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Title: Optimizing microneedle arrays for transdermal drug delivery: extension to non-square distribution of microneedles
Authors: Al-Qallaf, Barrak
Das, Diganta Bhusan
Keywords: Microneedle arrays
Transdermal drug delivery
Mathematical modelling
Mass transfer
Issue Date: 2009
Publisher: © Informa Healthcare (Taylor and Francis Group)
Citation: AL-QALLAF, B. and DAS, D.D., 2009. Optimizing microneedle arrays for transdermal drug delivery: extension to non-square distribution of microneedles. Journal of Drug Targeting, 17(2), pp.108-122.
Abstract: The technology of fabricating microneedle arrays to deliver high molecular weight drugs across skin in a minimally invasive manner is receiving increasing attention. Microneedle arrays with different geometries have been manufactured using materials such as glass, polymer, metal, etc. However, a framework that can identify the optimum designs of these arrays seems to be lacking. This is important since by optimising the microneedles dimensions (e.g., surface area of the patch, microneedle radius, etc) the permeability of drugs in skin can be increased. To address this issue, this study presents an optimization framework for transdermal delivery of high molecular weight drug from microneedle. The optimization process is based on determining an optimisation function (g) for various microneedles patterns (e.g., square, diamond, triangular, etc). We argue that higher the value of g is the higher the drug permeability in skin is. The outputs of the developed framework have allowed us to identify the optimum design of both solid and hollow microneedles. In particular, the results have been used to predict skin permeability of high molecular weight using microneedle system. Also, optimum designs based on different classifications of skin thickness (e.g., race, age, etc) for transdermal delivery of drugs are suggested.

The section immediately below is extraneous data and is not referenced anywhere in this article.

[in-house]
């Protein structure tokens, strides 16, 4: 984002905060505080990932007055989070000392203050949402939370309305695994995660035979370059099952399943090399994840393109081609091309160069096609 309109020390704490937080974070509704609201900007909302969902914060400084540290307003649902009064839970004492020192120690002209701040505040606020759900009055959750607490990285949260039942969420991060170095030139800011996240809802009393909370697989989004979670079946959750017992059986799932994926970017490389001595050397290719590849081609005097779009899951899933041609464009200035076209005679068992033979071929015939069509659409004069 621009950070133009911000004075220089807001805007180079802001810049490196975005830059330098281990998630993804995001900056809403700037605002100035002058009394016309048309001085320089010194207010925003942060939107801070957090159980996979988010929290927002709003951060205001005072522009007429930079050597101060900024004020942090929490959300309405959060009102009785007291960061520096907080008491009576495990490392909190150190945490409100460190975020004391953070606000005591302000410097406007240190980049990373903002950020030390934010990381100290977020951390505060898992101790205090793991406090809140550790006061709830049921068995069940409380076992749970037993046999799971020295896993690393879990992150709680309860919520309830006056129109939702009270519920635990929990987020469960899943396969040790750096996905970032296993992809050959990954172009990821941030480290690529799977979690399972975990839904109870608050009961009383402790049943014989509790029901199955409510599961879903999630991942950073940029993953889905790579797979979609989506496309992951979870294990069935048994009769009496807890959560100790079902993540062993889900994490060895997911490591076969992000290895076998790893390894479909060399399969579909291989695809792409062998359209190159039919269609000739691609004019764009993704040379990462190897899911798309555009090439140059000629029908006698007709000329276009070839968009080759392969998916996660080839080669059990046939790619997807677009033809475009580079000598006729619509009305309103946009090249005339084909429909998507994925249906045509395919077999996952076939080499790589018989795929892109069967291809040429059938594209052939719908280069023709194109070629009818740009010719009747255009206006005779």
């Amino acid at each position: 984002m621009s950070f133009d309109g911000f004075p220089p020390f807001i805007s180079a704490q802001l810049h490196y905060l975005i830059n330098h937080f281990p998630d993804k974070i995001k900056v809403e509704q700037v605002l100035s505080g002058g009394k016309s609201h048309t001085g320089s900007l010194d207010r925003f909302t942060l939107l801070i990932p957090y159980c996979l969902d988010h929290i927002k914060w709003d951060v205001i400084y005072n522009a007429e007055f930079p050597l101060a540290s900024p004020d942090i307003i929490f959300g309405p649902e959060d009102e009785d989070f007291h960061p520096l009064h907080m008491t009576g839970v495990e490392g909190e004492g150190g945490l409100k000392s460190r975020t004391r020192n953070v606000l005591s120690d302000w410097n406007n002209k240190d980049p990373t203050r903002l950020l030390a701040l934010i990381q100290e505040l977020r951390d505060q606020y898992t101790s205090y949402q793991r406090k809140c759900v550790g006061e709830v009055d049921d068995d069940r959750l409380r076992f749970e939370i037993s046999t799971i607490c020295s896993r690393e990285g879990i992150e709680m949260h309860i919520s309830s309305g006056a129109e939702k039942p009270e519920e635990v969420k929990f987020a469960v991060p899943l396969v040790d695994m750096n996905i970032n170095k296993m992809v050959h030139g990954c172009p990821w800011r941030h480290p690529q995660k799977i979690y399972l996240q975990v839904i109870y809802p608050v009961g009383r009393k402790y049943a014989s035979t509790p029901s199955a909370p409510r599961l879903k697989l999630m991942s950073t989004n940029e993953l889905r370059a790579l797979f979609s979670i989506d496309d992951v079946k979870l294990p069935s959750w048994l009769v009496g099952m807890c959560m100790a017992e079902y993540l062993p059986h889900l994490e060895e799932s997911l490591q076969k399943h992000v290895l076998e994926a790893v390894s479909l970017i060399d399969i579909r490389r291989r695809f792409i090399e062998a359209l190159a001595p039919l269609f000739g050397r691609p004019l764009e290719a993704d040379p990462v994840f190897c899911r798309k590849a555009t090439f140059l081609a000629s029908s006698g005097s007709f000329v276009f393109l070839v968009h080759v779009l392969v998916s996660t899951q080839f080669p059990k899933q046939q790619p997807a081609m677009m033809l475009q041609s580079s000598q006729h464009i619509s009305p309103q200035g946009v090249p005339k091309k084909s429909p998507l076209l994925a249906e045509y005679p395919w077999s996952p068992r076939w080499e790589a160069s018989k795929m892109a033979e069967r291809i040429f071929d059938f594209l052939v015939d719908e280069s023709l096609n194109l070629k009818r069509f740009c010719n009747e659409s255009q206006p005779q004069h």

Description: This is an article from the journal, Journal of Drug Targeting [© Informa Healthcare] and the definitive version is available at: http://dx.doi.org/10.1080/10611860802472370
Version: Accepted for publication
DOI: 10.1080/10611860802472370
URI: https://dspace.lboro.ac.uk/2134/4341
ISSN: 1061-186X
Appears in Collections:Published Articles (Chemical Engineering)

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